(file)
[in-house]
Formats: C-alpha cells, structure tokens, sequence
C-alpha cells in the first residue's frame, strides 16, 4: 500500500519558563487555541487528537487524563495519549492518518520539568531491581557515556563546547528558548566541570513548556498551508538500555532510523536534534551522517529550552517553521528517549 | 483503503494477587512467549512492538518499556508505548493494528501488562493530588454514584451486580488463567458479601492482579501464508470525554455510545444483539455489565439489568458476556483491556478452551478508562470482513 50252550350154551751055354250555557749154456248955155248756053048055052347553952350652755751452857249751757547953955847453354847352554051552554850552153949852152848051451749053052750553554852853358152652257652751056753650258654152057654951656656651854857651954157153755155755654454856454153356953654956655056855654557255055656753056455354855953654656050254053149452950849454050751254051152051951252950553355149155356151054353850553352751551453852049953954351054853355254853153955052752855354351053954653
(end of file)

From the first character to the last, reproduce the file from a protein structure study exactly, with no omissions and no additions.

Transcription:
[in-house]
Formats: C-alpha cells, structure tokens, sequence
C-alpha cells in the first residue's frame, strides 16, 4: 500500500519558563487555541487528537487524563495519549492518518520539568531491581557515556563546547528558548566541570513548556498551508538500555532510523536534534551522517529550552517553521528517549 | 483503503494477587512467549512492538518499556508505548493494528501488562493530588454514584451486580488463567458479601492482579501464508470525554455510545444483539455489565439489568458476556483491556478452551478508562470482513 50252550350154551751055354250555557749154456248955155248756053048055052347553952350652755751452857249751757547953955847453354847352554051552554850552153949852152848051451749053052750553554852853358152652257652751056753650258654152057654951656656651854857651954157153755155755654454856454153356953654956655056855654557255055656753056455354855953654656050254053149452950849454050751254051152051951252950553355149155356151054353850553352751551453852049953954351054853355254853153955052752855354351053954653